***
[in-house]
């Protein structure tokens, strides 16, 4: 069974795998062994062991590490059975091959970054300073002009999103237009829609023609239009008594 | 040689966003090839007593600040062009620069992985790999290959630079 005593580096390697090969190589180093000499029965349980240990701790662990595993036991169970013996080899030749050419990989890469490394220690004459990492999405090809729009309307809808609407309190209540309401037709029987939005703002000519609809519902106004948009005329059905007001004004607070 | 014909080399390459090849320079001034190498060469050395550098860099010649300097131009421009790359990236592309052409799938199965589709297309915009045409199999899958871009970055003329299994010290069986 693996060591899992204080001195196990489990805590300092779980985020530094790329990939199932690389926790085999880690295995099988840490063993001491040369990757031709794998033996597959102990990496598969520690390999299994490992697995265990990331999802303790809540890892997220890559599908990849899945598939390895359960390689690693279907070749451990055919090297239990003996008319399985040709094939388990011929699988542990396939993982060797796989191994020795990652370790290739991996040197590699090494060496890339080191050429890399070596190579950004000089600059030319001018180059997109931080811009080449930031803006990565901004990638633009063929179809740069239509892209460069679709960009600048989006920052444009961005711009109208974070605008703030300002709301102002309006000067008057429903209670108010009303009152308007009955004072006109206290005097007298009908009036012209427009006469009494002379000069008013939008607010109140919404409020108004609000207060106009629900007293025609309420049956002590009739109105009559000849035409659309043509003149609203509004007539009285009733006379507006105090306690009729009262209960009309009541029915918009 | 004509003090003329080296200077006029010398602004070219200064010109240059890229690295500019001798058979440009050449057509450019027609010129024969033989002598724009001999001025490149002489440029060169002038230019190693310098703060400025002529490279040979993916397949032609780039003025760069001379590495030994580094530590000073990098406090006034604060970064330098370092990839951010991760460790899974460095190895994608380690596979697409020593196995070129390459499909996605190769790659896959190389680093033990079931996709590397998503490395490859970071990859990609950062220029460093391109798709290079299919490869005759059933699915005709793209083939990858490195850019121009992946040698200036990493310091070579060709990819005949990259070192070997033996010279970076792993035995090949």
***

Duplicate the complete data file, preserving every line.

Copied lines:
[in-house]
């Protein structure tokens, strides 16, 4: 069974795998062994062991590490059975091959970054300073002009999103237009829609023609239009008594 | 040689966003090839007593600040062009620069992985790999290959630079 005593580096390697090969190589180093000499029965349980240990701790662990595993036991169970013996080899030749050419990989890469490394220690004459990492999405090809729009309307809808609407309190209540309401037709029987939005703002000519609809519902106004948009005329059905007001004004607070 | 014909080399390459090849320079001034190498060469050395550098860099010649300097131009421009790359990236592309052409799938199965589709297309915009045409199999899958871009970055003329299994010290069986 693996060591899992204080001195196990489990805590300092779980985020530094790329990939199932690389926790085999880690295995099988840490063993001491040369990757031709794998033996597959102990990496598969520690390999299994490992697995265990990331999802303790809540890892997220890559599908990849899945598939390895359960390689690693279907070749451990055919090297239990003996008319399985040709094939388990011929699988542990396939993982060797796989191994020795990652370790290739991996040197590699090494060496890339080191050429890399070596190579950004000089600059030319001018180059997109931080811009080449930031803006990565901004990638633009063929179809740069239509892209460069679709960009600048989006920052444009961005711009109208974070605008703030300002709301102002309006000067008057429903209670108010009303009152308007009955004072006109206290005097007298009908009036012209427009006469009494002379000069008013939008607010109140919404409020108004609000207060106009629900007293025609309420049956002590009739109105009559000849035409659309043509003149609203509004007539009285009733006379507006105090306690009729009262209960009309009541029915918009 | 004509003090003329080296200077006029010398602004070219200064010109240059890229690295500019001798058979440009050449057509450019027609010129024969033989002598724009001999001025490149002489440029060169002038230019190693310098703060400025002529490279040979993916397949032609780039003025760069001379590495030994580094530590000073990098406090006034604060970064330098370092990839951010991760460790899974460095190895994608380690596979697409020593196995070129390459499909996605190769790659896959190389680093033990079931996709590397998503490395490859970071990859990609950062220029460093391109798709290079299919490869005759059933699915005709793209083939990858490195850019121009992946040698200036990493310091070579060709990819005949990259070192070997033996010279970076792993035995090949």